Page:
ECJ Rules on Deemed Service and Mandatory Appointment of Representative
On December 19th, 2012, the Court of Justice of the European Union delivered its judgment in case C-325/11 Alder v. Orlowska.
The issue was whether national provisions providing that defendants residing abroad are obliged to appoint a local representative for service purposes, and that will be deemed to have been served if they fail to do so, comport with EU law.
At issue was Article Article 11355 of the Polish Code of Civil Procedure, which provides:
1. A party whose place of residence or habitual abode or registered office is outside the Republic of Poland and who has not appointed, for purposes of the conduct of proceedings, an authorised representative resident in the Republic of Poland must appoint a representative who is authorised to accept service of documents in the Republic of Poland.
2. If no representative authorised to accept service is appointed, court documents addressed to that party shall be placed in the case file and shall be deemed to have been effectively served. The party must be notified to that effect at the time of the first service. That party must also be informed of the possibility of submitting a response to the document initiating the proceedings and written statements of position, and must also be informed of those persons who can be appointed as an authorised representative.
Following Advocate General Bot’s Opinion, the Court ruled that such provisions were incompatible with Regulation No 1393/2007 of 13 November 2007 on the service in the Member States of judicial and extrajudicial documents in civil or commercial matters (service of documents).
When the Regulation applies, service must be carried out by one of the means of transmission provided by the Regulation. Other means existing in national laws are precluded.
32 (…) as those means of transmission of the judicial documents were the only ones laid down in an exhaustive manner in the scheme established by that regulation, it is clear that it does not provide any place for, and therefore precludes, a procedure for notional service such as that in force in Poland by virtue of Article 11355 of the Code of Civil Procedure.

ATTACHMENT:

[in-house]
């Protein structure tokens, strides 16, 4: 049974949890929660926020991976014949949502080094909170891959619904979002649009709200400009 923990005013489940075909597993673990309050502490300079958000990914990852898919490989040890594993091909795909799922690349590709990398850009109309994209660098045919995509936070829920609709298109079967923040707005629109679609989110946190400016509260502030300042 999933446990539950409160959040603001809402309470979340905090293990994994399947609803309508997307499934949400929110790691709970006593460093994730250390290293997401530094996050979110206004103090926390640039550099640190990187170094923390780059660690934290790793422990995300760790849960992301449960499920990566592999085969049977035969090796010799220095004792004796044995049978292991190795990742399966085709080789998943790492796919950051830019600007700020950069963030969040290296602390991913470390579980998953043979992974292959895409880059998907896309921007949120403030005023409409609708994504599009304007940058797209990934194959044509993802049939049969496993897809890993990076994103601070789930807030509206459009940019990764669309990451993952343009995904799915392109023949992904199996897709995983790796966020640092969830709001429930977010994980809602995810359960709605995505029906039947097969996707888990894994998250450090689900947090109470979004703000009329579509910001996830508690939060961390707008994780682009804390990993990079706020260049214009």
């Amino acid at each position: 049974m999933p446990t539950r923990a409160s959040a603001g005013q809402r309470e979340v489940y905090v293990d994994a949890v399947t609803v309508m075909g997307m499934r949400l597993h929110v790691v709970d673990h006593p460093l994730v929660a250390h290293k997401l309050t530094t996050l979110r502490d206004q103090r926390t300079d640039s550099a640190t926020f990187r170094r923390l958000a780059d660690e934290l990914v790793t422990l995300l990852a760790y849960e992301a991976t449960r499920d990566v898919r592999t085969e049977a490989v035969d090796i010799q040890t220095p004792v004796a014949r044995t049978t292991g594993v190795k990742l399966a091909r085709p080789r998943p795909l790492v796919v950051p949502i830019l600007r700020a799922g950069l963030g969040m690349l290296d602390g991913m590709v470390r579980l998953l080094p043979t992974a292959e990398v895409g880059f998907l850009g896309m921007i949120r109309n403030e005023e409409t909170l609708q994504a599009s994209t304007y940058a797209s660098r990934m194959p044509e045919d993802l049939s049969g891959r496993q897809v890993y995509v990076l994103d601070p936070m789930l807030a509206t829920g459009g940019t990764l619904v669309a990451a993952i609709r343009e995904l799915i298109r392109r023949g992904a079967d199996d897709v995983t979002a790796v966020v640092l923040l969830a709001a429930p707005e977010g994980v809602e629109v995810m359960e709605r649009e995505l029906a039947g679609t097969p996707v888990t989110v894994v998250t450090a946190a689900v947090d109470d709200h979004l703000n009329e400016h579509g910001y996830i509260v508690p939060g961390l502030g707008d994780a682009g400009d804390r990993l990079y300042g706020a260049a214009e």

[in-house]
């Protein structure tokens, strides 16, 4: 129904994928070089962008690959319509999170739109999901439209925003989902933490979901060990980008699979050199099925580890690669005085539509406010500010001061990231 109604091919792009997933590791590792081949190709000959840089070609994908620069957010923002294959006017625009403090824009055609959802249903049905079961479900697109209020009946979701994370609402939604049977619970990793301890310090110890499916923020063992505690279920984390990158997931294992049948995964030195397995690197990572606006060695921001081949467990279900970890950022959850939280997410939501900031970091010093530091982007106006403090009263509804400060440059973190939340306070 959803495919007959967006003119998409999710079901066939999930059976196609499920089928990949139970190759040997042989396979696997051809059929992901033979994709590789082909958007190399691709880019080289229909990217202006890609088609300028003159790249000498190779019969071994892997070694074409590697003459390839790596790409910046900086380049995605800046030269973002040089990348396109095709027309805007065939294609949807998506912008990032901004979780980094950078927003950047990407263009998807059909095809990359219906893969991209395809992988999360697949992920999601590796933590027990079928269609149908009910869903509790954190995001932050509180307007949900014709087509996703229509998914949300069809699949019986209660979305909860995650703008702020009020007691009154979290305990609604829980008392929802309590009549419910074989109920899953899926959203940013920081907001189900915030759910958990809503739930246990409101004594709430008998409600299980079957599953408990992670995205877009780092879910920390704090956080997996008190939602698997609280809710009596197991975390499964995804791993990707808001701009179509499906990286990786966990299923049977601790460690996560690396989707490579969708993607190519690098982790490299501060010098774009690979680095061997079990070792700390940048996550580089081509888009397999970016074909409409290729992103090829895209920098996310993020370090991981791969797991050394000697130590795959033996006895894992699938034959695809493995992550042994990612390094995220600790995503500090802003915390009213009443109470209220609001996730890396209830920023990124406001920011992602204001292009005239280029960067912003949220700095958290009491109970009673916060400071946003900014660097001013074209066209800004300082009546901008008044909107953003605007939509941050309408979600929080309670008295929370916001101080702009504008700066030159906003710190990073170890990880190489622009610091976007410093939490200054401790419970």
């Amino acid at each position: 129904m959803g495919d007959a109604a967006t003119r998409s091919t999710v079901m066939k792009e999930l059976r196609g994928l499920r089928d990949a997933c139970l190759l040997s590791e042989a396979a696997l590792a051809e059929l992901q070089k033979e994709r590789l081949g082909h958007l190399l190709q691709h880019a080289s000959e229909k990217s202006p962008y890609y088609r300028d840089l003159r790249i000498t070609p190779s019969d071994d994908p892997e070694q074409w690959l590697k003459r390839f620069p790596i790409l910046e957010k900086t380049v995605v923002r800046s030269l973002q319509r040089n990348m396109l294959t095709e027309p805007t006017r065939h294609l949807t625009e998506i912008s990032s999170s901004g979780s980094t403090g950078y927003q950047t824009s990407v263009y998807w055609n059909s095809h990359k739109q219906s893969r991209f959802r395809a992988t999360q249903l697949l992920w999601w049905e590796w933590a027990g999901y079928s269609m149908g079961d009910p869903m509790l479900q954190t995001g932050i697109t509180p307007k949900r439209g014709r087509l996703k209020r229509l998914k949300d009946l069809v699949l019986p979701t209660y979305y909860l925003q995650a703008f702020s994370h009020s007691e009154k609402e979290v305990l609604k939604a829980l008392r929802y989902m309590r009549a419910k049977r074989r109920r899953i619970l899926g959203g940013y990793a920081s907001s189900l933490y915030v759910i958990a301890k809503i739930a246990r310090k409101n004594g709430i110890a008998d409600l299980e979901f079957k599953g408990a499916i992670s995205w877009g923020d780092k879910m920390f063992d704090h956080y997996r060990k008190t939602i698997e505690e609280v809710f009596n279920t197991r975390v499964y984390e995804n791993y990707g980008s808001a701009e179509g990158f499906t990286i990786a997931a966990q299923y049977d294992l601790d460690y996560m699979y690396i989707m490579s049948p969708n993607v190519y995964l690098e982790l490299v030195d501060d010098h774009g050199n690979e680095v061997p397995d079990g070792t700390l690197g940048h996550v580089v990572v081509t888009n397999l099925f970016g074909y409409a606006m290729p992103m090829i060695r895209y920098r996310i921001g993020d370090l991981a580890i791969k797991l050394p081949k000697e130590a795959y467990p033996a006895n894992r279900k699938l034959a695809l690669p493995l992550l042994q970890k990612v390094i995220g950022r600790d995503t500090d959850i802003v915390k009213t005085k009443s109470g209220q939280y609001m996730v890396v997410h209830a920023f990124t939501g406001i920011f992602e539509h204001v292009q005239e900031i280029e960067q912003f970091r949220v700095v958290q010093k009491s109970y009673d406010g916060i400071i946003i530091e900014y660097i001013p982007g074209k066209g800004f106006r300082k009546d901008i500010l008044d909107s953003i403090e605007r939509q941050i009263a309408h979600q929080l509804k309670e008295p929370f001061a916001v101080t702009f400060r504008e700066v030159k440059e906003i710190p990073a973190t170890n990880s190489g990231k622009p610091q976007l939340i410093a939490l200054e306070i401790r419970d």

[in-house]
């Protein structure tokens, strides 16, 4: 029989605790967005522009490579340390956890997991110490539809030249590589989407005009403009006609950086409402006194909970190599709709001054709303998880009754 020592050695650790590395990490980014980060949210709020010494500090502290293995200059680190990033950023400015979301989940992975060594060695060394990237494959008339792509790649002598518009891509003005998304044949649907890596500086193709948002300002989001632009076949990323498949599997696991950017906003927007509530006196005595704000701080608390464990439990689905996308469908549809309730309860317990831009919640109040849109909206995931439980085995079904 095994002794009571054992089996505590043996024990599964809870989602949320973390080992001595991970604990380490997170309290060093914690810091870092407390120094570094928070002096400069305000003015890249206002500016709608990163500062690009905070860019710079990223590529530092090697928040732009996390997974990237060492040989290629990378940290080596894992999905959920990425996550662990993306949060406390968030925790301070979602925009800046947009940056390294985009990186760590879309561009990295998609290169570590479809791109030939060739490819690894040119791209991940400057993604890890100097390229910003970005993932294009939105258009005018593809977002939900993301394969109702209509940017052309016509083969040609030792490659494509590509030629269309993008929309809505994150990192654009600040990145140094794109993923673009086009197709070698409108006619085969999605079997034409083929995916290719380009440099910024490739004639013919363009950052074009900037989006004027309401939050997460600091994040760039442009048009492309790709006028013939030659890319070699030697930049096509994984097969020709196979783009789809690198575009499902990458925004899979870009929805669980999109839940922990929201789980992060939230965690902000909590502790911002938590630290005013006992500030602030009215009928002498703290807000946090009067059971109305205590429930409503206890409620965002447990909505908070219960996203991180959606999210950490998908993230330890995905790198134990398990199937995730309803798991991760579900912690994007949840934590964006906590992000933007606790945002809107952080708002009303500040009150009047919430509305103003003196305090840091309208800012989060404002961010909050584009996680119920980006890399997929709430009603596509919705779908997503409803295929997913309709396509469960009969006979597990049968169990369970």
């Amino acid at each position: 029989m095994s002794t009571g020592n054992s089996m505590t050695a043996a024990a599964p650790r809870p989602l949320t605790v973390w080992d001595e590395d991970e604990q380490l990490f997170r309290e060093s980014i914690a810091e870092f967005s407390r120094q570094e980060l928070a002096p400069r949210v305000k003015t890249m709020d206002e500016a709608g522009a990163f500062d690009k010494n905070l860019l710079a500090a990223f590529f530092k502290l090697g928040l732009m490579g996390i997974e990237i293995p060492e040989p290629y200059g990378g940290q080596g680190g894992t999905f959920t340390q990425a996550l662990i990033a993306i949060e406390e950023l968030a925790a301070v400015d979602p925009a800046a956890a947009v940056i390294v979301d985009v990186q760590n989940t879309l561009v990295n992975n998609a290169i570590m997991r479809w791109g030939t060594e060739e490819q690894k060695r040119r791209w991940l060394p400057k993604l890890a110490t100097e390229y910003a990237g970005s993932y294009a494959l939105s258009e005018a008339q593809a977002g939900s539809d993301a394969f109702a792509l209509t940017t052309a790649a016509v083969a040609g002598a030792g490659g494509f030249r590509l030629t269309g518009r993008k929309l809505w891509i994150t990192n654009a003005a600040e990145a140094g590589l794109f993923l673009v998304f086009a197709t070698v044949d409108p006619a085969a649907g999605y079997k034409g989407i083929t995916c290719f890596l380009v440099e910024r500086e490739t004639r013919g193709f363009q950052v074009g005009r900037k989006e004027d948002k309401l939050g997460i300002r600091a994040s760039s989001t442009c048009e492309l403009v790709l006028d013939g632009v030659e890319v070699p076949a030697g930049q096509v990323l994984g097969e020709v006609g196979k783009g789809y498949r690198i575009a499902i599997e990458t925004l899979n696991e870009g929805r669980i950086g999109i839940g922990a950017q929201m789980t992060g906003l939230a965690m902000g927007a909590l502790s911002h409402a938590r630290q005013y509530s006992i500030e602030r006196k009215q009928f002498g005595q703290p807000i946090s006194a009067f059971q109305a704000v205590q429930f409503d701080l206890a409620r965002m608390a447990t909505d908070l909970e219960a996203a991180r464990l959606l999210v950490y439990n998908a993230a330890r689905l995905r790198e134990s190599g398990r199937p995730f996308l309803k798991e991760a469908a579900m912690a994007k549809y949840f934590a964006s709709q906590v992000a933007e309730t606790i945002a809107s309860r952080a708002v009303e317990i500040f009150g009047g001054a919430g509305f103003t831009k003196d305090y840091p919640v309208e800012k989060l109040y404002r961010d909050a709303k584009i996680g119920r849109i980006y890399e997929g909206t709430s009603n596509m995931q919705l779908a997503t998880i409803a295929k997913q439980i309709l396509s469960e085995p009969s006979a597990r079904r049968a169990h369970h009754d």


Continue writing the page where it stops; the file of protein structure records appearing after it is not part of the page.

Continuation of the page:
Furthermore, the Polish provision simply does not comport with fundamental rights:
40 (…) it is clear that a system for notional service, such as that laid down in Article 11355 of the Code of Civil Procedure, is incompatible with the objective of protecting the rights of the defence envisaged in Regulation No 1393/2007.
41 Indeed, as the Advocate General has noted in points 52 to 54 of his Opinion, that system deprives of all practical effect the right of the person to be served, whose place of residence or habitual abode is not in the Member State in which the proceedings take place, to benefit from actual and effective receipt of that document because it does not guarantee for that addressee, inter alia, either knowledge of the judicial act in sufficient time to prepare a defence or a translation of that document.
Article 1(1) of Regulation (EC) No 1393/2007 of the European Parliament and of the Council of 13 November 2007 on the service in the Member States of judicial and extrajudicial documents in civil or commercial matters (service of documents) and repealing Council Regulation (EC) No 1348/2000 must be interpreted as precluding legislation of a Member State, such as that at issue in the main proceedings, which provides that judicial documents addressed to a party whose place of residence or habitual abode is in another Member State are placed in the case file, and deemed to have been effectively served, if that party has failed to appoint a representative who is authorised to accept service and is resident in the first Member State, in which the judicial proceedings are taking place.